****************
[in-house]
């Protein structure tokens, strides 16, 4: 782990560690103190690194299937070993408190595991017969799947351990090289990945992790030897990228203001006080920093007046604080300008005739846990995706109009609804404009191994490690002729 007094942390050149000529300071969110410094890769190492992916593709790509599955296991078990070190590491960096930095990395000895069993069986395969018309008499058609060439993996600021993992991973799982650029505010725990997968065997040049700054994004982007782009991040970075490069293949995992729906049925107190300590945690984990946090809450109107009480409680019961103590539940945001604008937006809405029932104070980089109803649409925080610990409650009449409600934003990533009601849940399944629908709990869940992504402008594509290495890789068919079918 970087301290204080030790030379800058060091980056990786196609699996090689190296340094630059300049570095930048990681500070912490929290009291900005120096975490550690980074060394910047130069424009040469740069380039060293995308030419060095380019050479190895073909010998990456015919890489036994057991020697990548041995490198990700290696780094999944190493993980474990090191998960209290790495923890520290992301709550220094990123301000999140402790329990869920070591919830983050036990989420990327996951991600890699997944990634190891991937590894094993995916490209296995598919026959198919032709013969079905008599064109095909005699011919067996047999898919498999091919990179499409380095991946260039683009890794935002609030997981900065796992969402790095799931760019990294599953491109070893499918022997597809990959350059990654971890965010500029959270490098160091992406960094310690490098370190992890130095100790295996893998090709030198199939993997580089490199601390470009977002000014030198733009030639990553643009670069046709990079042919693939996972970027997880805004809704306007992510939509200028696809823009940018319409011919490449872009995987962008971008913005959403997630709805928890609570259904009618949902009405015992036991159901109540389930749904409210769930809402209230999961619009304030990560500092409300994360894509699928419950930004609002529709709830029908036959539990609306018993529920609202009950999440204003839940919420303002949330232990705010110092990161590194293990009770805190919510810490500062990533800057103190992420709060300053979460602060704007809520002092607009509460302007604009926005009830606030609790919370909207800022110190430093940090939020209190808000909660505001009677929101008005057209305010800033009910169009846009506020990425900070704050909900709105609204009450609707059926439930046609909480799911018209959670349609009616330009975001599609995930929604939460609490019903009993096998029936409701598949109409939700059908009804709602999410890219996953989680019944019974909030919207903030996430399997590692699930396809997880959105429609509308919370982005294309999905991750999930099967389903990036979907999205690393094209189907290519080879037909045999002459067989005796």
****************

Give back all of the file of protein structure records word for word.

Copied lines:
[in-house]
């Protein structure tokens, strides 16, 4: 782990560690103190690194299937070993408190595991017969799947351990090289990945992790030897990228203001006080920093007046604080300008005739846990995706109009609804404009191994490690002729 007094942390050149000529300071969110410094890769190492992916593709790509599955296991078990070190590491960096930095990395000895069993069986395969018309008499058609060439993996600021993992991973799982650029505010725990997968065997040049700054994004982007782009991040970075490069293949995992729906049925107190300590945690984990946090809450109107009480409680019961103590539940945001604008937006809405029932104070980089109803649409925080610990409650009449409600934003990533009601849940399944629908709990869940992504402008594509290495890789068919079918 970087301290204080030790030379800058060091980056990786196609699996090689190296340094630059300049570095930048990681500070912490929290009291900005120096975490550690980074060394910047130069424009040469740069380039060293995308030419060095380019050479190895073909010998990456015919890489036994057991020697990548041995490198990700290696780094999944190493993980474990090191998960209290790495923890520290992301709550220094990123301000999140402790329990869920070591919830983050036990989420990327996951991600890699997944990634190891991937590894094993995916490209296995598919026959198919032709013969079905008599064109095909005699011919067996047999898919498999091919990179499409380095991946260039683009890794935002609030997981900065796992969402790095799931760019990294599953491109070893499918022997597809990959350059990654971890965010500029959270490098160091992406960094310690490098370190992890130095100790295996893998090709030198199939993997580089490199601390470009977002000014030198733009030639990553643009670069046709990079042919693939996972970027997880805004809704306007992510939509200028696809823009940018319409011919490449872009995987962008971008913005959403997630709805928890609570259904009618949902009405015992036991159901109540389930749904409210769930809402209230999961619009304030990560500092409300994360894509699928419950930004609002529709709830029908036959539990609306018993529920609202009950999440204003839940919420303002949330232990705010110092990161590194293990009770805190919510810490500062990533800057103190992420709060300053979460602060704007809520002092607009509460302007604009926005009830606030609790919370909207800022110190430093940090939020209190808000909660505001009677929101008005057209305010800033009910169009846009506020990425900070704050909900709105609204009450609707059926439930046609909480799911018209959670349609009616330009975001599609995930929604939460609490019903009993096998029936409701598949109409939700059908009804709602999410890219996953989680019944019974909030919207903030996430399997590692699930396809997880959105429609509308919370982005294309999905991750999930099967389903990036979907999205690393094209189907290519080879037909045999002459067989005796």